NCHHSTP Highlights from the FY 2016 President's Budget
February 4, 2015
On Monday, President Obama submitted his fiscal year (FY) 2016 budget request to Congress which proposes a budget of $1.162 billion for CDC’s National Center for HIV/AIDS, Viral Hepatitis, STD, and TB Prevention (NCHHSTP) programs. This request includes an increase of $44 million over the FY 2015 Enacted amount, reflecting the Administration’s continued support of HIV, viral hepatitis, STD and TB prevention among adults and youth.
The budget request for viral hepatitis activities totals $62.8 million, an increase of $31.5 million from the FY 2015 Enacted level. CDC will use the increase to implement the following activities that are aligned with the HHS action plan, Combating the Silent Epidemic of Viral Hepatitis:
- Strengthening state and local capacity to detect new infections, coordinate prevention activities, provide feedback to providers for quality improvement, and track progress toward prevention goals
- Increasing the number of state and local jurisdictions with provider and public health networks that will improve access to testing and linkage to care and treatment for persons living with hepatitis B and hepatitis C
- Strengthening professional education to expand the number of providers prepared to test and treat persons living with hepatitis B or hepatitis C
- Enhancing targeted prevention programs in states reporting the largest increases in new HCV cases
- Improving policies and programs to eliminate mother-to-child transmission of hepatitis B
- Improving vaccination guidelines for hepatitis A based upon new research
The President’s budget continues to provide needed support for CDC’s programs to implement the National HIV/AIDS Strategy (NHAS). Along with continuing our efforts to implement high-impact prevention interventions through the health department and in communities, it includes an increase of $6.35 million to support efforts to better link persons diagnosed and living with HIV to appropriate care, examine how new biomedical interventions are being used, and facilitate the development of integrated, statewide plans for HIV prevention, care and treatment and other supportive services. Another $6.3 million will be used to evaluate and improve school HIV prevention activities and increase outreach strategies and interventions for youth at disproportionate risk for HIV infection.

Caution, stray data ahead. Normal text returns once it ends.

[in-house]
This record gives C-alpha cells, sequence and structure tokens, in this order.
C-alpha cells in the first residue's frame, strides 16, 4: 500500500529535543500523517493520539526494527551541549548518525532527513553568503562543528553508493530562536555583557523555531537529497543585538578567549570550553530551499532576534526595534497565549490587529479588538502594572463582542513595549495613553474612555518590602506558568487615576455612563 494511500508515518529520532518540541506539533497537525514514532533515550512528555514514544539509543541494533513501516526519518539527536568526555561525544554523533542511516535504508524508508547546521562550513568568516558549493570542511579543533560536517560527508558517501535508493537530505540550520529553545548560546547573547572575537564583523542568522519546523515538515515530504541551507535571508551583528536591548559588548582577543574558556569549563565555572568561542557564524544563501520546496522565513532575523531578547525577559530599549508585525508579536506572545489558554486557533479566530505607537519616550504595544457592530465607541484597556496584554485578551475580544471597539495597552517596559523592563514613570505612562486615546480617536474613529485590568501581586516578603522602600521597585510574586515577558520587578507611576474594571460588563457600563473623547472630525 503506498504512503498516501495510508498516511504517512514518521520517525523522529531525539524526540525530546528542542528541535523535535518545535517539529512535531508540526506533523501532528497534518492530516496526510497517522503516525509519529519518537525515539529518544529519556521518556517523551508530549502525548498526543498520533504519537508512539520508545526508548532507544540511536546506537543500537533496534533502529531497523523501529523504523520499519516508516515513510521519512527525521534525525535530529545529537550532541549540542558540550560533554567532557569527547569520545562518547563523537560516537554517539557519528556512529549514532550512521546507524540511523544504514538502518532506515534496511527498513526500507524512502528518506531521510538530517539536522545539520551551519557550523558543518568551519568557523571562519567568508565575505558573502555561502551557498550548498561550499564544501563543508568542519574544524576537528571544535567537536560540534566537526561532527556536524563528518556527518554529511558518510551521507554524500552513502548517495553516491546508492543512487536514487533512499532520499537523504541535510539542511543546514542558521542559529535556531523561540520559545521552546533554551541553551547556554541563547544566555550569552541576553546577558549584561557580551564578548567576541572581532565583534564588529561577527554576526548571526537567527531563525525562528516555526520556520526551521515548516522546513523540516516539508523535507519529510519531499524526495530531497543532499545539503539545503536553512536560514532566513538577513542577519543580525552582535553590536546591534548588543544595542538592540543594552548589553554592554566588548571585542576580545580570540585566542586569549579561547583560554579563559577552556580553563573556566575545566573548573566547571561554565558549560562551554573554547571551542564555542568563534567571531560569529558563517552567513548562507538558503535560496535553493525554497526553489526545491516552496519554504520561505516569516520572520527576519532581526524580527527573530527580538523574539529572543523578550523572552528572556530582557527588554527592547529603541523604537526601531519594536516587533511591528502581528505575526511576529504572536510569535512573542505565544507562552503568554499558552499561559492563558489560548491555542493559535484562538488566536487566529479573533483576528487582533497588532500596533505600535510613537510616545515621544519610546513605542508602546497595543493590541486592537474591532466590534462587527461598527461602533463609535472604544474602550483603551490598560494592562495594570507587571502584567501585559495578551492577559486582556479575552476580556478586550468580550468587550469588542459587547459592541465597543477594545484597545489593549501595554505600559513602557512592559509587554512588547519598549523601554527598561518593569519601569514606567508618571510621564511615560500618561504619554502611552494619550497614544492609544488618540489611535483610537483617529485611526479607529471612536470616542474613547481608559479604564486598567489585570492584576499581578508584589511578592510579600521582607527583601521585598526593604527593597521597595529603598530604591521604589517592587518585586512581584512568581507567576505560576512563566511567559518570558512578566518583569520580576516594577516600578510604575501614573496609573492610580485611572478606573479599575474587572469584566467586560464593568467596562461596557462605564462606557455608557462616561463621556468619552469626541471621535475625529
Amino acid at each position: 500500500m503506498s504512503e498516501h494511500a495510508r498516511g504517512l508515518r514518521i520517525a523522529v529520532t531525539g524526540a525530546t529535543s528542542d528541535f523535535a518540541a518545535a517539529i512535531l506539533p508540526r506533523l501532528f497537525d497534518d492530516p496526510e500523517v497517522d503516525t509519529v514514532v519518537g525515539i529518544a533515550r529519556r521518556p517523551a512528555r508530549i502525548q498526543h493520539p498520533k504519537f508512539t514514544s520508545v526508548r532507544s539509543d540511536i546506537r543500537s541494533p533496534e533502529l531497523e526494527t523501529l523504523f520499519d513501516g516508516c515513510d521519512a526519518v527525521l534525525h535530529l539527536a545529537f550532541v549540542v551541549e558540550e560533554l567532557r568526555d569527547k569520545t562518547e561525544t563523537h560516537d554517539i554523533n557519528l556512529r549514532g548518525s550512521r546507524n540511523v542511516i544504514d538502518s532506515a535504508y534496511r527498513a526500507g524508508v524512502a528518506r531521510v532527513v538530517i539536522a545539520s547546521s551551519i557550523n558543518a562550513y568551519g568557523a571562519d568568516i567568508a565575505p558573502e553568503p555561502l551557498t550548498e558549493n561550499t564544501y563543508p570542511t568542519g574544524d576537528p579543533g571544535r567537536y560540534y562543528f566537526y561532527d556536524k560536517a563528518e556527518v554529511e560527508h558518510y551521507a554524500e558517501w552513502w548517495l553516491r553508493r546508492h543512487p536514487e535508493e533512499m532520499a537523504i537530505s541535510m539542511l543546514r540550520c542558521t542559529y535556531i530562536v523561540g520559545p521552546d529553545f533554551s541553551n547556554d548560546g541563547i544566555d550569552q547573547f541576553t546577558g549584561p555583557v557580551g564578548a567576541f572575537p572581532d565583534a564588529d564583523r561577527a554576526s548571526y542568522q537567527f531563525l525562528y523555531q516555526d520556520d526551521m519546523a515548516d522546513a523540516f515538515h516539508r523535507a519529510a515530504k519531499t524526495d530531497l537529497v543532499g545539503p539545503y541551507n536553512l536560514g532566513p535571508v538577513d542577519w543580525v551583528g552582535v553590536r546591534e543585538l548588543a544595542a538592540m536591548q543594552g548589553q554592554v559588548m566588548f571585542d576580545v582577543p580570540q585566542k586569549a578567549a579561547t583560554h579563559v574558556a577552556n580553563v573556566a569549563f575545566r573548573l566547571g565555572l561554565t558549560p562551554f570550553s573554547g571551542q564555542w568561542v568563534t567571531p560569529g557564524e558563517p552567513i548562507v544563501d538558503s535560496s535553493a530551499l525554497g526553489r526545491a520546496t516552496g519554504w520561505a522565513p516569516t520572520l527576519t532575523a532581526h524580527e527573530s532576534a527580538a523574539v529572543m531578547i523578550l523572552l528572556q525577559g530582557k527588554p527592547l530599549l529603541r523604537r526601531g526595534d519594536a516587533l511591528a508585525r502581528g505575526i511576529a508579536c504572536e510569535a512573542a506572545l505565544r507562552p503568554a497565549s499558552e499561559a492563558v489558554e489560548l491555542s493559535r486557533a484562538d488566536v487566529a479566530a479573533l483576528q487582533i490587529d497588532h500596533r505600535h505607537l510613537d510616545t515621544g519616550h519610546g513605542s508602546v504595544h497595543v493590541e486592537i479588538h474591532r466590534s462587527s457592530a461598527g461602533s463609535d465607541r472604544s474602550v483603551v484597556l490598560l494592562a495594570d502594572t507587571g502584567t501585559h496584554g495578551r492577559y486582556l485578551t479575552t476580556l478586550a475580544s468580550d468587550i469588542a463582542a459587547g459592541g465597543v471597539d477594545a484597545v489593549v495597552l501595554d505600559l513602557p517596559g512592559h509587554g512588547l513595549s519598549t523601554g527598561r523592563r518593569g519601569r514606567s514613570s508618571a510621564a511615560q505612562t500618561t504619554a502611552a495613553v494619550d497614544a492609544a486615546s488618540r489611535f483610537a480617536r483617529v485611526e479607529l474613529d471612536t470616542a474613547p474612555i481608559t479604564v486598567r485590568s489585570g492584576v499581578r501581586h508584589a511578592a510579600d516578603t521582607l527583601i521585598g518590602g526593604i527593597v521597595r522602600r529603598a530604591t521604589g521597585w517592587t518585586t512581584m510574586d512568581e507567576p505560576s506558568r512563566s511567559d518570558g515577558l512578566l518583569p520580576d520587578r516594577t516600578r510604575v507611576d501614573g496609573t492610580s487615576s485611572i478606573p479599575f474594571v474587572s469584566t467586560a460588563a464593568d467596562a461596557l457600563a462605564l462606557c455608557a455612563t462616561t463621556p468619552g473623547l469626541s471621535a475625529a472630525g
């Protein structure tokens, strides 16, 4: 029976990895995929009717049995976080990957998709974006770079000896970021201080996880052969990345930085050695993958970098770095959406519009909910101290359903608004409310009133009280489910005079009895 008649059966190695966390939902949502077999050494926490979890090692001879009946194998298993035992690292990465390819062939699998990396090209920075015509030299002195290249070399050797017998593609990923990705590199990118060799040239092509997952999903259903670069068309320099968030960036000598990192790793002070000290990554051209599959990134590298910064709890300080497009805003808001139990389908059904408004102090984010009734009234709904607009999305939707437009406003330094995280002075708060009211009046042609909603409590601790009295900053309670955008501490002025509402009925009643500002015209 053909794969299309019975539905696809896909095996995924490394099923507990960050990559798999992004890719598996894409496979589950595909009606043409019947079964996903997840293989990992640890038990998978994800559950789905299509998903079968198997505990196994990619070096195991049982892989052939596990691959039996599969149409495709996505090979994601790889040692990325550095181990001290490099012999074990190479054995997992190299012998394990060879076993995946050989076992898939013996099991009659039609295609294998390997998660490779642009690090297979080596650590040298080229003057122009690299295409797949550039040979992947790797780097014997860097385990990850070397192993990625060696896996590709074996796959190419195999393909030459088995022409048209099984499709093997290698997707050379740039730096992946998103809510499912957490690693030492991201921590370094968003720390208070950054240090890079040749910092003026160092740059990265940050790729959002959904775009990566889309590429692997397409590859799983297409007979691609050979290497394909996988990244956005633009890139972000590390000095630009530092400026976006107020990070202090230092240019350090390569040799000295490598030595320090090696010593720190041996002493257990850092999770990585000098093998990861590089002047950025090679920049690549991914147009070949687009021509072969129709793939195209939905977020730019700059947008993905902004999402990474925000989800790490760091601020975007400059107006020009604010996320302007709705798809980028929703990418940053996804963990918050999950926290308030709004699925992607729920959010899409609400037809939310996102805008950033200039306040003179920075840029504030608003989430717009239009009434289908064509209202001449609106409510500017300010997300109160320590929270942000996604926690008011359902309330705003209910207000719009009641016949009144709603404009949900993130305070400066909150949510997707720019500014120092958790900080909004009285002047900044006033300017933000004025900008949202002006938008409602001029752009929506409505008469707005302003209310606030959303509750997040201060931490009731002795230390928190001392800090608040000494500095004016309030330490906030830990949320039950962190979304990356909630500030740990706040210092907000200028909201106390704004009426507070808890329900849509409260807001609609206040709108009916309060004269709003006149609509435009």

The proposed budgets for STD and TB prevention in FY 2016 are level with the FY 2015 Enacted amounts. CDC will continue critical efforts to support STD prevention and control with emphasis on the most vulnerable populations, including adolescents, young adults, and MSM; and to monitor and prevent drug-resistant gonorrhea. CDC will continue to support and work with partners to reduce the incidence of TB in the United States and effectively treat those with TB disease. In particular, efforts will focus on addressing the 11 million domestic cases of latent TB infection, as well as ongoing transmission of TB in vulnerable populations.
TB and STD are included in the Antibiotic Resistance Solutions Initiative. At the request level, NCHHSTP expects to receive approximately $30 million. These funds will primarily support the deployment of rapid response teams when an outbreak of drug-resistant gonorrhea is identified in the United States, as well as research to improve the treatment of active tuberculosis and latent tuberculosis infection.
Finally, as in previous years, the budget request continues to promote program collaboration and service integration, prevention through healthcare, and high-impact prevention approaches to policy, program and research, as a way to leverage funding, promote efficiencies, and reduce incidence, illness, mortality and disparities.
In summary, this budget affords the opportunity to make continued progress toward national goals for the prevention of HIV, viral hepatitis, STDs, and TB among adults and youth. We look forward working with you to achieve this potential.
Jonathan H. Mermin, M.D., MPH
National Center for HIV/AIDS, Viral Hepatitis, STD, and TB Prevention
Centers for Disease Control and Prevention